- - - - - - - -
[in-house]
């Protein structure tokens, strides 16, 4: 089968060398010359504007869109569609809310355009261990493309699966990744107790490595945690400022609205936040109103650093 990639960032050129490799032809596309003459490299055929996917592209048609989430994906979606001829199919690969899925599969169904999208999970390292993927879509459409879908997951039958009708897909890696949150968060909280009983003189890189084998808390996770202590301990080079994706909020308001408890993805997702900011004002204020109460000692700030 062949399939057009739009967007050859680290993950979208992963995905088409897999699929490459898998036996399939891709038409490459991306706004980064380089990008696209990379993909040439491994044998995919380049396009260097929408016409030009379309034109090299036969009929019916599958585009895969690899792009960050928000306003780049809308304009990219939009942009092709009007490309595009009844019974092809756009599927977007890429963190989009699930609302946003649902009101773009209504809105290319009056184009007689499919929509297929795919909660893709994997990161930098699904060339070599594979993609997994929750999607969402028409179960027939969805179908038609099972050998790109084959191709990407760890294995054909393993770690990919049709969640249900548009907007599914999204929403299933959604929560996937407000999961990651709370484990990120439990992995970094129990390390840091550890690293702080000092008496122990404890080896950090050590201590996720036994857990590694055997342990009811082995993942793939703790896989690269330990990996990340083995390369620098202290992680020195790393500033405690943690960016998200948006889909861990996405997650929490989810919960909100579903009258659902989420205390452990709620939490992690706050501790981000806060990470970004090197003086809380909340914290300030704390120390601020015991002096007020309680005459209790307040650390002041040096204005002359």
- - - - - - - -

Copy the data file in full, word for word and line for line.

[in-house]
């Protein structure tokens, strides 16, 4: 089968060398010359504007869109569609809310355009261990493309699966990744107790490595945690400022609205936040109103650093 990639960032050129490799032809596309003459490299055929996917592209048609989430994906979606001829199919690969899925599969169904999208999970390292993927879509459409879908997951039958009708897909890696949150968060909280009983003189890189084998808390996770202590301990080079994706909020308001408890993805997702900011004002204020109460000692700030 062949399939057009739009967007050859680290993950979208992963995905088409897999699929490459898998036996399939891709038409490459991306706004980064380089990008696209990379993909040439491994044998995919380049396009260097929408016409030009379309034109090299036969009929019916599958585009895969690899792009960050928000306003780049809308304009990219939009942009092709009007490309595009009844019974092809756009599927977007890429963190989009699930609302946003649902009101773009209504809105290319009056184009007689499919929509297929795919909660893709994997990161930098699904060339070599594979993609997994929750999607969402028409179960027939969805179908038609099972050998790109084959191709990407760890294995054909393993770690990919049709969640249900548009907007599914999204929403299933959604929560996937407000999961990651709370484990990120439990992995970094129990390390840091550890690293702080000092008496122990404890080896950090050590201590996720036994857990590694055997342990009811082995993942793939703790896989690269330990990996990340083995390369620098202290992680020195790393500033405690943690960016998200948006889909861990996405997650929490989810919960909100579903009258659902989420205390452990709620939490992690706050501790981000806060990470970004090197003086809380909340914290300030704390120390601020015991002096007020309680005459209790307040650390002041040096204005002359």